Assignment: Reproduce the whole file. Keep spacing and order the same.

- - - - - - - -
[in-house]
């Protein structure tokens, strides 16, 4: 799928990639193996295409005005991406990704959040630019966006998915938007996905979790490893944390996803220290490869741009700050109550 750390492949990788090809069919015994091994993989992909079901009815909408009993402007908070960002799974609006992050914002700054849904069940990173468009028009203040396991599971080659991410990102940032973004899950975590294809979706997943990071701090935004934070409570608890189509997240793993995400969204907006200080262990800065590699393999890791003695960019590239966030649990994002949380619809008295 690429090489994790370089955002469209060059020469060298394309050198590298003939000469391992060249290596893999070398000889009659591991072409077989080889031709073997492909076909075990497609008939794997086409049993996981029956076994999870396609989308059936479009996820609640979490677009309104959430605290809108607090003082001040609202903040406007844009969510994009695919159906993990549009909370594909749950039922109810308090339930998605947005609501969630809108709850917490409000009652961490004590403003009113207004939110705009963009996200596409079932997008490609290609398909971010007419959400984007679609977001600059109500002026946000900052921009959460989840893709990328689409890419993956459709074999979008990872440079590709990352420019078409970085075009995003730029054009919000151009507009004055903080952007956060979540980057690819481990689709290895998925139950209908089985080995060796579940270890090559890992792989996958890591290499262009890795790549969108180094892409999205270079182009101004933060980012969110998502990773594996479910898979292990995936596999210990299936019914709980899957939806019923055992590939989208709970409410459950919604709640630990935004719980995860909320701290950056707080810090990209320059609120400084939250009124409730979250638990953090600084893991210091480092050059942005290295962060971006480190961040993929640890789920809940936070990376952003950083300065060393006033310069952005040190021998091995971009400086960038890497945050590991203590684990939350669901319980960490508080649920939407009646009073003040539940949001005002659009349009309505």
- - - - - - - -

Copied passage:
[in-house]
């Protein structure tokens, strides 16, 4: 799928990639193996295409005005991406990704959040630019966006998915938007996905979790490893944390996803220290490869741009700050109550 750390492949990788090809069919015994091994993989992909079901009815909408009993402007908070960002799974609006992050914002700054849904069940990173468009028009203040396991599971080659991410990102940032973004899950975590294809979706997943990071701090935004934070409570608890189509997240793993995400969204907006200080262990800065590699393999890791003695960019590239966030649990994002949380619809008295 690429090489994790370089955002469209060059020469060298394309050198590298003939000469391992060249290596893999070398000889009659591991072409077989080889031709073997492909076909075990497609008939794997086409049993996981029956076994999870396609989308059936479009996820609640979490677009309104959430605290809108607090003082001040609202903040406007844009969510994009695919159906993990549009909370594909749950039922109810308090339930998605947005609501969630809108709850917490409000009652961490004590403003009113207004939110705009963009996200596409079932997008490609290609398909971010007419959400984007679609977001600059109500002026946000900052921009959460989840893709990328689409890419993956459709074999979008990872440079590709990352420019078409970085075009995003730029054009919000151009507009004055903080952007956060979540980057690819481990689709290895998925139950209908089985080995060796579940270890090559890992792989996958890591290499262009890795790549969108180094892409999205270079182009101004933060980012969110998502990773594996479910898979292990995936596999210990299936019914709980899957939806019923055992590939989208709970409410459950919604709640630990935004719980995860909320701290950056707080810090990209320059609120400084939250009124409730979250638990953090600084893991210091480092050059942005290295962060971006480190961040993929640890789920809940936070990376952003950083300065060393006033310069952005040190021998091995971009400086960038890497945050590991203590684990939350669901319980960490508080649920939407009646009073003040539940949001005002659009349009309505």